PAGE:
THE BIG CONVERSATION:
An end to the Gulf oil spill may be in sight. (No, really.)
BP announced Sunday that it's a week away from beginning to permanently seal the Deepwater Horizon well leak, which in nearly two months' time — amid a roller coaster of good, bad and ugly news concerning containment efforts — has claimed the title of the nation's worst environmental disaster, and has the Coast Guard on alert as officials await test results on what initially appeared to be the first sign of the spill reaching Texas shores.
The oil giant, which is facing more pressure than ever as it moves to restore its image, has another cap ready to use if the first fails — and will be employing more oversight with this effort than any before it, the Houston Chronicle reports.
But successful containment efforts won't be stanching the flow of Big Oil-related accusations bleeding into political races. As the Austin American-Statesman notes, the oil spill — which, most notably, gave rise to ApologyGate — has now seeped into local political races, with candidates seizing on opponents' ties to BP. Republican railroad commissioner candidate David Porter, the Statesman reports, has hit Democratic opponent Jeff Weems for his history as a BP lawyer. ("I do a very specific set of litigation representing BP," Weems has answered.)
"Clearly any ties to BP are a potential liability," Mark Jones, a political scientist at Rice University, tells the Statesman. "Any work done for them, any donations received, anything an opponent can seize upon."
The oil giant has also worked its way into the governor's and attorney general's race, with Gov. Rick Perry and Attorney General Greg Abbott taking hits from their Democratic opponents.
- Counterprotests overshadowed the Westboro Baptist Church's picketing at two Arlington churches Sunday. The Tribune reported Friday on one targeted site planning to turn the protest by Westboro — which targets churches and military funerals, decrying America's acceptance of homosexuality — on its head.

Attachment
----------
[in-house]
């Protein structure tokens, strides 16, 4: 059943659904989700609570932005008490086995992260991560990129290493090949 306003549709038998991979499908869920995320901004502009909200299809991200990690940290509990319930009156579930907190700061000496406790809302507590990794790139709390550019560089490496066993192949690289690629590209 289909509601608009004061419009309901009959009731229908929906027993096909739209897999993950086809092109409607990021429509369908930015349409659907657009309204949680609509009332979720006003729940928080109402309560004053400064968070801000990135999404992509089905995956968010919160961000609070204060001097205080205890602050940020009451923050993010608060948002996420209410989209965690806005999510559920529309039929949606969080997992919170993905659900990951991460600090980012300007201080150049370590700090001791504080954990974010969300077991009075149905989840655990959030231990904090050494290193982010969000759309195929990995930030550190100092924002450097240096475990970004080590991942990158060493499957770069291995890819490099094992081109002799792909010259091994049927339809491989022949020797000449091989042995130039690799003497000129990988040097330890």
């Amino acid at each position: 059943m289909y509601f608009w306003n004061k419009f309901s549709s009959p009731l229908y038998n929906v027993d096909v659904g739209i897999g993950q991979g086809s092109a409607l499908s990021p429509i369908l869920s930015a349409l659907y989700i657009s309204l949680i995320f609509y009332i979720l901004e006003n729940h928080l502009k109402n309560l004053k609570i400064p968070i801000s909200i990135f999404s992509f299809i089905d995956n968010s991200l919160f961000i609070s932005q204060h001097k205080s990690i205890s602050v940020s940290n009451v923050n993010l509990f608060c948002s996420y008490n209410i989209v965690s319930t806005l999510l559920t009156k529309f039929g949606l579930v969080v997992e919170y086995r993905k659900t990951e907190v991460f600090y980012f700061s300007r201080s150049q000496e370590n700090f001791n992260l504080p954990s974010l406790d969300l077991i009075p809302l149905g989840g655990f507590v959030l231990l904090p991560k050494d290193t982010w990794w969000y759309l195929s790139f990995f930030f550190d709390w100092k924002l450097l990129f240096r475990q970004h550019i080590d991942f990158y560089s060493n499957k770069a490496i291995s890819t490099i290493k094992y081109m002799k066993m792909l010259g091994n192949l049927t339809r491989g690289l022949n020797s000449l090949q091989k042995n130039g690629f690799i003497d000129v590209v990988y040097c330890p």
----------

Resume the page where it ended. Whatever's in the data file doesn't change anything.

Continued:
- The Trib's Emily Ramshaw has a report today on Medicaid doctors' reliance on potent drugs: "The state spends roughly $2 billion a year on prescription drugs for the one in eight Texans on Medicaid. More than 10 percent of that money is spent on powerful antipsychotic drugs — many of which have no generic alternative and are expensive. And the doctors who see these Medicaid patients are sometimes paid royally for treating them." And in other Medicaid-related news concerning forecasts the Tribune reported on last month, The Dallas Morning News reported Sunday on doctors, fearing cuts, threatening to drop Medicaid.
"God Hates Fax (but loves email)" — A sign held by a counterproester mocking the Westboro Baptist Church's picketing of North Texas churches Sunday
Waco Rep. Dunnam, Democrats decry change to redistricting hearing process — Waco Tribune-Herald
Texas universities say new law adds to budget woes — Houston Chronicle
Mexico's intense urbanization spurs social, economic trends — The Dallas Morning News
Has Electric Deregulation Helped or Hurt Texans? — The Texas Tribune
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